Fisheries portfolio goes to Vancouver’s Wilkinson
Prime Minister Justin Trudeau’s cabinet shuffle on Wednesday saw a number of MPs receiving significant portfolio boosts — one of whom was North Vancouver MP Jonathan Wilkinson.
As the new federal minister of Fisheries, Oceans and Coast Guard — replacing New Brunswick MP Dominic LeBlanc — Wilkinson is the first B.C. MP appointed to the post since 1999. Six of the last seven have been representatives from ridings in Atlantic Canada.
The position is usually handed to members of caucus in coastal ridings, who are thought to have a better connection to a constituency that is more closely affected by the decisions of that minister.
“I’m certainly very proud as a member from British Columbia to take on this responsibility, and I very much look forward to working actively on very fundamental issues to B.C. and to Canada,” Wilkinson told Postmedia.
He said the appointment helps raise the profile of some of important issues, like the decline in stock of wild pacific salmon.
“We have been very clear that we are committed to a science-based approach to addressing issues relating to restoring salmon stocks that are facing significant challenges,” he said.
Wilkinson previously worked as the parliamentary secretary to the minister of environment and climate change, Catherine McKenna.
He has also been a key defender of the federal buyout of Kinder Morgan’s Trans Mountain pipeline expansion project. As Trudeau makes these reconfigurations to his election-year cabinet, Wilkinson is expected to continue faithfully reinforcing the Liberal government’s message on the pipeline.
“One of the biggest issues on the national political agenda right now has been the Trans Mountain pipeline and it’s a particularly salient issue for voters on the Lower Mainland,” said UBC political science professor Kathryn Harrison.
The new role will also give Wilkinson the lead on issues that he had previously assisted with. Specifically, two pieces of legislation that are making their way to the Senate this fall — Bill C-68, aimed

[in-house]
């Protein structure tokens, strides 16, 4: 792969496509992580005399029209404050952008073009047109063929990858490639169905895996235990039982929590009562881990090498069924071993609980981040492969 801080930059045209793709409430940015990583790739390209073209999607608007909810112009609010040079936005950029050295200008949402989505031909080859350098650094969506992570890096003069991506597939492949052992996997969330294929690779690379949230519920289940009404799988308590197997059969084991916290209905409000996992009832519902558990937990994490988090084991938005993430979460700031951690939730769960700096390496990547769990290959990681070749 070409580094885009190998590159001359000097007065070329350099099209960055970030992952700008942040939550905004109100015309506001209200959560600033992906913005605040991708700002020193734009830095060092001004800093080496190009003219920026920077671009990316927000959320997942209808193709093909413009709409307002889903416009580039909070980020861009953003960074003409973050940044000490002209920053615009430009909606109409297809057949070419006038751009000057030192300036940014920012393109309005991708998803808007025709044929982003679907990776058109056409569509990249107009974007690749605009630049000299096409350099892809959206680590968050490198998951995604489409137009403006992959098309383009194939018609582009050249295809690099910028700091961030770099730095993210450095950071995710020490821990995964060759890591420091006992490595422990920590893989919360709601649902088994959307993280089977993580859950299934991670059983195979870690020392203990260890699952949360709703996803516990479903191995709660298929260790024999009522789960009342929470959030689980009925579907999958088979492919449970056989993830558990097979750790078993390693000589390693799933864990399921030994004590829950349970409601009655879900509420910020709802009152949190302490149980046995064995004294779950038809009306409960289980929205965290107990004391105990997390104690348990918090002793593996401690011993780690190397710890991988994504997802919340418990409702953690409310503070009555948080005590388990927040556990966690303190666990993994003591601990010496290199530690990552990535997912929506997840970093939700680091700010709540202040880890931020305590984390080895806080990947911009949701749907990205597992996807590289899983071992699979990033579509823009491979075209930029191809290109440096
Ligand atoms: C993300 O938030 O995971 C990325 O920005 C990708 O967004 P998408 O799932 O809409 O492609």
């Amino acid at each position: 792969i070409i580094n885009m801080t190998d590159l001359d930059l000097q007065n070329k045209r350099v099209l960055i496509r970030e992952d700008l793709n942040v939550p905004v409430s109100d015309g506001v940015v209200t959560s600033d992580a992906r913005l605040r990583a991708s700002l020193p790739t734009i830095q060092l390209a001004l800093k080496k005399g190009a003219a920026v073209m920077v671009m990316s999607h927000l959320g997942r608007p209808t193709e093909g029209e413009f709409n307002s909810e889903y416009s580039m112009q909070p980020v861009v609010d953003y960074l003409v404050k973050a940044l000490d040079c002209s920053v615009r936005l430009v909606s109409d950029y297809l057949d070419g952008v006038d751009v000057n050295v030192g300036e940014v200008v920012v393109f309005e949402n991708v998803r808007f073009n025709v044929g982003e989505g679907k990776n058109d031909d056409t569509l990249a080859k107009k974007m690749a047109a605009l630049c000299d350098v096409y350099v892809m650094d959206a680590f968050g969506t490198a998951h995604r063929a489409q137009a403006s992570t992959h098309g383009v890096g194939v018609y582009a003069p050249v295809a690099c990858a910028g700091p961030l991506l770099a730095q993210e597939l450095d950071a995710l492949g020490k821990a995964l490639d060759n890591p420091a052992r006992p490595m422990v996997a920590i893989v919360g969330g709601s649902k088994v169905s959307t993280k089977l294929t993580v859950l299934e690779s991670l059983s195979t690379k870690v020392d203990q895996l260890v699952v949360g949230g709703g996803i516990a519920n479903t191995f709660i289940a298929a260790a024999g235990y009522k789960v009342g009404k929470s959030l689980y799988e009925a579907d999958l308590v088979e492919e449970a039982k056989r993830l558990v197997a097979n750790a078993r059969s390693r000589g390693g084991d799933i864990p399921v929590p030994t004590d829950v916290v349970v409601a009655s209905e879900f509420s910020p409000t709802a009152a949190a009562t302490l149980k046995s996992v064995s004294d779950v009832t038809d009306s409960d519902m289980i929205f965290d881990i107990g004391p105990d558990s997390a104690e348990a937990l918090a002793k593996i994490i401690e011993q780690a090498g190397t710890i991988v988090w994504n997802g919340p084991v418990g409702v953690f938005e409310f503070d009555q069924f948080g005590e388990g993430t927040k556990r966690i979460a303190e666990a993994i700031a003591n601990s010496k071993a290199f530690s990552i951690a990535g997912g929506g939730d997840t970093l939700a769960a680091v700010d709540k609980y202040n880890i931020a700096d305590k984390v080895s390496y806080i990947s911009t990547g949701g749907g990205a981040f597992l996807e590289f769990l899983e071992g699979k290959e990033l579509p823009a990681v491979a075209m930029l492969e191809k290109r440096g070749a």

at modernizing the Fisheries Act, and Bill C-69, legislation for federal environmental assessment.
“All of this was in response to the Conservative changes to Canada’s federal environmental law regime,” said Martin Olszynski, an assistant professor in the University of Calgary’s law faculty, who used to work as a lawyer for the Fisheries Department.
“So the big ticket items will be to help make sure they get through the Senate in time to be proclaimed and brought into force for the 2019 election, and that’s a significant responsibility.”
Olszynski said the minister of fisheries becomes inevitably more susceptible to lobbying efforts in their constituency.
In B.C., an important file to watch, for which Wilkinson is expected to respond to, is the case of commercial fishing rights for Indigenous people.
In April, the Supreme Court of Canada ruled in favour of five West Coast First Nations, stating the federal government failed to justify why it infringed on their rights to catch and sell fish in their territories.
The Department of Fisheries was then tasked to collaborate with First Nation groups and draft new fishing policy within a year.
“The five First Nations that were involved have been waiting for over nine years to have the fulfilment of the court case,” said Judith Sayers, president of the Nuu-chah-nulth Tribal Council.
“Even under LeBlanc, we still haven’t gotten anything. They keep delaying a memo to cabinet to approve a mandate to negotiate the fisheries.”
Sayers said there has been a lot of skepticism in Indigenous communities on the Trudeau’s government campaign promises of change in relationship, noting she believes passing new fishing policy would be a starting step for Wilkinson ahead of the 2019 election.
“The FDO has always been more conservative with allocating fish to First Nation communities. Our access to fisheries has always not been sufficient even for food purposes, yet alone social and ceremonial.”